“I don’t know how much money our team has – $16 million, and those guys are making $30 million now,” Knicks coach Jeff Hornacek said, when asked if he thought his team could be a major player in free agency this year. “If you look at it that way, it doesn’t look likely. But there are good players out there.”

 

Cavaliers Evan Mobley out 1-2 weeks with sprained ankle

2022-23 Cleveland Cavaliers Media Day
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The Cleveland Cavaliers might have the best frontcourt in the East this season with All-Star Jarrett Allen and the emerging star Evan Mobley, but it may be a few weeks before we see them together.

Mobley is out 1-2 weeks with a sprained right ankle, the Cavaliers announced a couple of days before their preseason opener. Mobley stepped on a teammate’s foot and rolled his ankle during practice, according to Chris Fedor of Cleveland.com.

Mobley, who finished second in the Rookie of the Year voting, averaged 15 points and 8.3 rebounds a game in his first campaign, but his more significant impact was on the defensive end. Mobley earned All-Defensive Team consideration as a rookie — an incredibly rare feat — and with Allen formed an impressive backstop for teams trying to drive the paint.

Reports out of Cavaliers training camp rave about the improvements made in Mobley’s offensive game, but we’ll have to wait a few weeks to see that for ourselves now. Mobley, with a more consistent face-up game and jumper, has the potential to develop into a top 15, maybe even top-10 player in the league. The Cavaliers are banking on the young core of Mobley, Allen, Darius Garland and the just acquired Donovan Mitchell to be able to take the team far in the next few years, with Mobley’s improvement key to just how far they can go.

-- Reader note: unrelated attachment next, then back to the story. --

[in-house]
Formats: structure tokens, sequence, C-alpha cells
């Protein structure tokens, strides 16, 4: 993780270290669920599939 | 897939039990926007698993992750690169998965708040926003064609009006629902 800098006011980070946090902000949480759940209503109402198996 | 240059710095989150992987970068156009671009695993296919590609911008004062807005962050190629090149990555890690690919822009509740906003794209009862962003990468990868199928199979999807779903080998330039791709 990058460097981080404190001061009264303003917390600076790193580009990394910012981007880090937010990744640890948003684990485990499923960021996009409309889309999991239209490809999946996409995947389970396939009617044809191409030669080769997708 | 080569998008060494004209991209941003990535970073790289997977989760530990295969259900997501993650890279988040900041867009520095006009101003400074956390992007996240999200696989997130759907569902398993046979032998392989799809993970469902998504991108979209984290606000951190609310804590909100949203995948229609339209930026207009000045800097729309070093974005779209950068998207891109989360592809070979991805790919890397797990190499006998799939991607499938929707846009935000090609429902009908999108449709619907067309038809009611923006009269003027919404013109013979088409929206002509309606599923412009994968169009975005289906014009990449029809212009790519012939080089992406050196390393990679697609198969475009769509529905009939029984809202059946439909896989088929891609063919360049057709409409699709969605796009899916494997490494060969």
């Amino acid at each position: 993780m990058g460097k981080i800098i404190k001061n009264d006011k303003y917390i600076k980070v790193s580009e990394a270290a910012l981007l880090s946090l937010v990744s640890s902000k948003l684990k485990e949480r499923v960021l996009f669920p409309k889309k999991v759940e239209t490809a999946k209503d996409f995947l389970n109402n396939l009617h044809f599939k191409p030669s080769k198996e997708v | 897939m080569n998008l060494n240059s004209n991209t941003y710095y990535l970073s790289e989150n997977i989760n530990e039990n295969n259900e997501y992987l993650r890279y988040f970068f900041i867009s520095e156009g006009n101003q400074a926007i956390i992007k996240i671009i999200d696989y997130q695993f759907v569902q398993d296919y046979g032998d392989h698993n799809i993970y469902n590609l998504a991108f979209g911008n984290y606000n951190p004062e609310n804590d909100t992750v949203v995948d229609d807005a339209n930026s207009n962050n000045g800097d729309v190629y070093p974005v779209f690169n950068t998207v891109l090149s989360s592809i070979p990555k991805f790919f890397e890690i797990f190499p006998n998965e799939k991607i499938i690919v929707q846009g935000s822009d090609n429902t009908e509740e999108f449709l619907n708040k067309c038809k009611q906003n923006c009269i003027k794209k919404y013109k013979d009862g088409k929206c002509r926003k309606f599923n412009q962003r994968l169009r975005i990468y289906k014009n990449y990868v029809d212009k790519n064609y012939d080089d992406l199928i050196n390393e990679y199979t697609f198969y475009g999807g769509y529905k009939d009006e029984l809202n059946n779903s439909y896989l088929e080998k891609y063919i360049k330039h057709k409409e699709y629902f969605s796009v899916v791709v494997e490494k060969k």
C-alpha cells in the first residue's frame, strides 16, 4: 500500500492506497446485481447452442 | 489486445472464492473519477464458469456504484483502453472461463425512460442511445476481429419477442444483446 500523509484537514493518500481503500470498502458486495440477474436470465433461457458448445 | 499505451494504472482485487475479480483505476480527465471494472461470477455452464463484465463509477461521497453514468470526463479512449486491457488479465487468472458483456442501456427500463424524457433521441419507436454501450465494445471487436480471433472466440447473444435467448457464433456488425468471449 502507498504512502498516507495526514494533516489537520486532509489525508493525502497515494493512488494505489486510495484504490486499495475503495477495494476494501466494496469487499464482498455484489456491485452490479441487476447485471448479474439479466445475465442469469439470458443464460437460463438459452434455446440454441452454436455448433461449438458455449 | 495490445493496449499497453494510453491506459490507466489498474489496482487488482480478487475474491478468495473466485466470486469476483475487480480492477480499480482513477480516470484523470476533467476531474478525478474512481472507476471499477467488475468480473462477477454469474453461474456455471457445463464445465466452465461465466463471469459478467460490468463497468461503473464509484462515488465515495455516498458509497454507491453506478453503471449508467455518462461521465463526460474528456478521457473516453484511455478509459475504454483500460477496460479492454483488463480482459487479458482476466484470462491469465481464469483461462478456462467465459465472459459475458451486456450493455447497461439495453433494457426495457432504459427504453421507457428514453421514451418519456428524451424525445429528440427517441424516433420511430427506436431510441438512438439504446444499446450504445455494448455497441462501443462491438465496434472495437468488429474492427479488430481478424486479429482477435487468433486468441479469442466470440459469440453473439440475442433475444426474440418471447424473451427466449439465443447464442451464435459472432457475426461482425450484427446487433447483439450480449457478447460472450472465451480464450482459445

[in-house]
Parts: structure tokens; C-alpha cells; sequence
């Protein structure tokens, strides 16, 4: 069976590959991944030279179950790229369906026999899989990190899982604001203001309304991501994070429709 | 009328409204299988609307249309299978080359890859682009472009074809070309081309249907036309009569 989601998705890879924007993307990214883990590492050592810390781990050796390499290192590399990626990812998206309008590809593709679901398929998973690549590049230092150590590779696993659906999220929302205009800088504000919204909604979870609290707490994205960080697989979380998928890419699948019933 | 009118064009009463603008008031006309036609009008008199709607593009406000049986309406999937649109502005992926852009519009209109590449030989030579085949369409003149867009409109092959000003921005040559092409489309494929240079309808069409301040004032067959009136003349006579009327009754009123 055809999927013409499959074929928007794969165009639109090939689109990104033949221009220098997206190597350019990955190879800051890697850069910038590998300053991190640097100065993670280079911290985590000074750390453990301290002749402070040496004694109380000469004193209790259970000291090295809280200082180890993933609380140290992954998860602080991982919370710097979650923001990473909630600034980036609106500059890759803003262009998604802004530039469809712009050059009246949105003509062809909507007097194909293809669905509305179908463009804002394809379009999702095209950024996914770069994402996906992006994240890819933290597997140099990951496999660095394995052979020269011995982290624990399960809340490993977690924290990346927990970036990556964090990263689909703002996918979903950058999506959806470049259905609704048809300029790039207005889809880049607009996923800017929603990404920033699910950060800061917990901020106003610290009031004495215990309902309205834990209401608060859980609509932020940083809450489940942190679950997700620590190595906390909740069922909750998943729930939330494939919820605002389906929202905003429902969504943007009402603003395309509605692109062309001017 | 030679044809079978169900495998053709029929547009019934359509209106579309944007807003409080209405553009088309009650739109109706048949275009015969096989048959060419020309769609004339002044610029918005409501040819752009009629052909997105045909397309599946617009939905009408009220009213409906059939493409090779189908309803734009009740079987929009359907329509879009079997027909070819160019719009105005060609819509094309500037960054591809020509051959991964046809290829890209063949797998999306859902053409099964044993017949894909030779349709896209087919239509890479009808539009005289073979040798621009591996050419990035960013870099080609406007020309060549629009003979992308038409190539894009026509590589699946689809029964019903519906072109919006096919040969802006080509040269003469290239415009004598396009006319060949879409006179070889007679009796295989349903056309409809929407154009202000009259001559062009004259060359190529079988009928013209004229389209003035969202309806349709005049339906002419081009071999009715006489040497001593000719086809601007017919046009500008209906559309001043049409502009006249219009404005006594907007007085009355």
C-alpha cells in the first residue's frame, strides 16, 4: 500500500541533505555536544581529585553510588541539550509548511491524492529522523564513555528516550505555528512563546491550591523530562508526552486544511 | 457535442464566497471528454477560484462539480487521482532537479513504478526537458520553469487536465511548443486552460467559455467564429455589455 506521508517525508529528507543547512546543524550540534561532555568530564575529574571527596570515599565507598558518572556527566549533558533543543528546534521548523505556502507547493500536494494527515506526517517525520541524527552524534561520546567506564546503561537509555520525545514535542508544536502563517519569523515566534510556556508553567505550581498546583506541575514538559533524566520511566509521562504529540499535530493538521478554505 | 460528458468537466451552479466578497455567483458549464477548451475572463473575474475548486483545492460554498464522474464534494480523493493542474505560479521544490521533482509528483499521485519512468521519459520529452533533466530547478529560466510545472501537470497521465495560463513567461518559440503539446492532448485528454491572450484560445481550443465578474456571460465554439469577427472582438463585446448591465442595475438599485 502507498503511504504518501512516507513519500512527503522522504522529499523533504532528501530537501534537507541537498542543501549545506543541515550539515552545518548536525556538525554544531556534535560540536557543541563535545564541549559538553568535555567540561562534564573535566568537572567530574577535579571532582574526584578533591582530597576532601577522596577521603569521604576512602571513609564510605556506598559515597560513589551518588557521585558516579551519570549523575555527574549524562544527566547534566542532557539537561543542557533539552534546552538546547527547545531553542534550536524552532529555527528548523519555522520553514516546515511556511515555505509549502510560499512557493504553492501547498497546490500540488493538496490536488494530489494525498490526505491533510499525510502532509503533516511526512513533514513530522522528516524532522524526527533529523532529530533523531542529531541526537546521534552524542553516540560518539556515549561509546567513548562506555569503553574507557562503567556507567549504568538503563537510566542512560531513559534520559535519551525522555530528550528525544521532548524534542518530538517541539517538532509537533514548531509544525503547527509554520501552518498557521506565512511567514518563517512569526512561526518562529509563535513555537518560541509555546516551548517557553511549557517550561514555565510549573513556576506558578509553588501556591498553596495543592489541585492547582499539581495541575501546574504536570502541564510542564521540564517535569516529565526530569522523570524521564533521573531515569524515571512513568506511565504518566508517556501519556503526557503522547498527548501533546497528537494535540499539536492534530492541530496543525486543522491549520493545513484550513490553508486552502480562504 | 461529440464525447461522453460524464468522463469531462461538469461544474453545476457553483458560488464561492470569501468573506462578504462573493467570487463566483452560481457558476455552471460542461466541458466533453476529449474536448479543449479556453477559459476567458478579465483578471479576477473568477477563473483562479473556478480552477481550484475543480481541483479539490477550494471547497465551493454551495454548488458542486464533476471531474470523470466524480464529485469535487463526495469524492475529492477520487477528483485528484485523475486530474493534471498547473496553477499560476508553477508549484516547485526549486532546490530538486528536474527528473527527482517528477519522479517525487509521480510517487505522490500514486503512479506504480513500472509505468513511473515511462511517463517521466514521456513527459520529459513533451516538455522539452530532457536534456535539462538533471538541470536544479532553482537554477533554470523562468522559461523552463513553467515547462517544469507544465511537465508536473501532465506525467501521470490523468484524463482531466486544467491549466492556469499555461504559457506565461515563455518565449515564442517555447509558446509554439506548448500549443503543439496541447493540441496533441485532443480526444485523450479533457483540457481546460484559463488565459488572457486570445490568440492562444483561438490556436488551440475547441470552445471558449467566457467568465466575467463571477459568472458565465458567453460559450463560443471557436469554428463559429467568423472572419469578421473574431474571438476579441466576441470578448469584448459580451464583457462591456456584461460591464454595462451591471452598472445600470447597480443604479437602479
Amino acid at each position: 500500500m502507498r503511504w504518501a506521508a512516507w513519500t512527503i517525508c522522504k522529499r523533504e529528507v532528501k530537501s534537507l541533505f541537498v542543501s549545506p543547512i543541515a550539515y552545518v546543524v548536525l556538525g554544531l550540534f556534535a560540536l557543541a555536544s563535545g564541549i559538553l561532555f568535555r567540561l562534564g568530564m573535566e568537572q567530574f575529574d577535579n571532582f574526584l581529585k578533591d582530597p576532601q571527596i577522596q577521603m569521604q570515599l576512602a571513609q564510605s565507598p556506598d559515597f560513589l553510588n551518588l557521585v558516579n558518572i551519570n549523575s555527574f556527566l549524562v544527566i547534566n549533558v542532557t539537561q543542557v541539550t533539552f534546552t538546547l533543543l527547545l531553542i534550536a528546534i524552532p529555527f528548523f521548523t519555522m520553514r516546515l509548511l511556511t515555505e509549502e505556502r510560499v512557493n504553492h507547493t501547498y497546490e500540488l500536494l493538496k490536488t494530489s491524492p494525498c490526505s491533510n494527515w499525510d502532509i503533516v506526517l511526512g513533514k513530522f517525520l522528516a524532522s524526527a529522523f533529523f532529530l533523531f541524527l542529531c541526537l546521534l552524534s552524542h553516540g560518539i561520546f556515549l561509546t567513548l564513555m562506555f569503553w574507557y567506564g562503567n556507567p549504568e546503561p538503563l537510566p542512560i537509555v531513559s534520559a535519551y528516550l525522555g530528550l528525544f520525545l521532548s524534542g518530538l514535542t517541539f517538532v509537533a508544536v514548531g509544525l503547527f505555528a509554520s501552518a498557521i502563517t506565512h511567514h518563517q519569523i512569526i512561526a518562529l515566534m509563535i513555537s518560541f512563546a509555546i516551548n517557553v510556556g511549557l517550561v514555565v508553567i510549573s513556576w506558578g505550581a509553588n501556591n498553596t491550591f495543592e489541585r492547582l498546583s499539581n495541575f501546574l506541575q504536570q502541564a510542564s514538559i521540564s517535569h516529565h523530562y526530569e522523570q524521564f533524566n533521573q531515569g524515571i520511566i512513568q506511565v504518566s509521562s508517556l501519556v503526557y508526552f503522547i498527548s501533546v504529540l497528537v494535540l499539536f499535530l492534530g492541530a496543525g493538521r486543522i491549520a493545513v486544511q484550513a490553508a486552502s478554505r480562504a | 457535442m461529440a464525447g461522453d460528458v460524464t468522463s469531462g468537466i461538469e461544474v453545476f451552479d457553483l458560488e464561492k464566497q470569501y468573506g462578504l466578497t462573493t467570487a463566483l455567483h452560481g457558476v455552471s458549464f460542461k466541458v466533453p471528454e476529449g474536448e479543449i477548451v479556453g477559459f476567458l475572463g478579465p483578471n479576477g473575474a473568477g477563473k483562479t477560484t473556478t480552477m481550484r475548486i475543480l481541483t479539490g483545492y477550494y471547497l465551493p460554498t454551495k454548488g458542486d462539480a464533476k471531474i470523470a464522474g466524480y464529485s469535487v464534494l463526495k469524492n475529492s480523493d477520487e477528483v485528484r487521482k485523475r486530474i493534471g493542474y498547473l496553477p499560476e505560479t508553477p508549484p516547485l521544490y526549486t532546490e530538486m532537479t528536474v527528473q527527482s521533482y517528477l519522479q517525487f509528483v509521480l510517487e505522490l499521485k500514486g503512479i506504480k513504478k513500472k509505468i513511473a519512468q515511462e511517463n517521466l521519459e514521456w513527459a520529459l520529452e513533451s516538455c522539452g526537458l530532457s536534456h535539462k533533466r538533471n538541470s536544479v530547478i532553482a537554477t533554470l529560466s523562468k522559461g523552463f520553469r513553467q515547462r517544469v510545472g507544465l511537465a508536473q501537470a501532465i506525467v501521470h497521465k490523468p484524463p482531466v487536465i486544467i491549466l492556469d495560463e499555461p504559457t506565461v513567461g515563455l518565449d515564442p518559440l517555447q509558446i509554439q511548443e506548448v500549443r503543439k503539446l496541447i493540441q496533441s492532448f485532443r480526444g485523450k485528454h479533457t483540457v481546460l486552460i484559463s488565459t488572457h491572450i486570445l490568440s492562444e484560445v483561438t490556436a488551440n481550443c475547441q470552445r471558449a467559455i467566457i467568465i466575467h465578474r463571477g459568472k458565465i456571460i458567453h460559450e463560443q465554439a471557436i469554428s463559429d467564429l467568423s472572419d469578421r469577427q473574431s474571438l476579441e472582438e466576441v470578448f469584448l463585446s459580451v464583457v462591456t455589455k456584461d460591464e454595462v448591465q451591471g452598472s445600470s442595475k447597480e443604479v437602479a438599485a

It sounds like Mobley will be good to go for the start of the season.

Karl-Anthony Towns just cleared to walk Saturday following non-COVID illness

Karl-Anthony Towns Offseaon Workout
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Karl-Anthony Towns has not been in camp with the Timberwolves, sidelined by a non-COVID illness. Beyond that, there were not a lot of details other than his girlfriend Jordyn Woods saying on social media that she had taken him to the hospital.

Towns spoke to the media for the first time this season on Monday and said he was just cleared to walk again on Saturday, but did not get into detail about whatever illness he is dealing with.

First, it is Towns’ right if and when to disclose what he went through. This is not an on-court injury leading to a loss of playing time, and it is his call to talk about.

Towns has been sidelined before by illness, including COVID. After losing his mother and other family members to the disease, he also had a long battle with it. Fortunately, this is not that virus, but whatever it was it sidelined him for a couple of weeks.

That missed training camp is a setback as the Timberwolves try to get used to a two-big lineup with KAT and Rudy Gobert, plus some other new faces. Still, Towns and Minnesota should be good to go by the start of the season, a team thinking playoffs and much more after spending big this offseason.

Lakers reportedly ‘seriously considered’ Westbrook trade for Hield, Turner

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“If you make that trade, it has to be the right one, you have one shot to do it. So we’re being very thoughtful around the decisions on when and how to use draft capital in a way that will improve our roster.”

That was Lakers GM Rob Pelinka on media day talking about the possibility of the Lakers trading the only two first-round picks they control this decade — 2027 and 2029 — to upgrade this roster around LeBron. Pelinka was clear the Lakers were committed to building a winner around LeBron, “We have one of the great players in LeBron James to ever play the game, and he committed to us on a long-term contract, a three-year contract… He committed to our organization. That’s gotta be a bilateral commitment, and it’s there.”

But should that include a Russell Westbrook trade to Indiana for Buddy Hield and Myles Turner? Shams Charania of The Athletic updated and added to the extensive previous reporting on this trade, saying the Lakers kept the door open right up to the start of training camp but didn’t pull the trigger.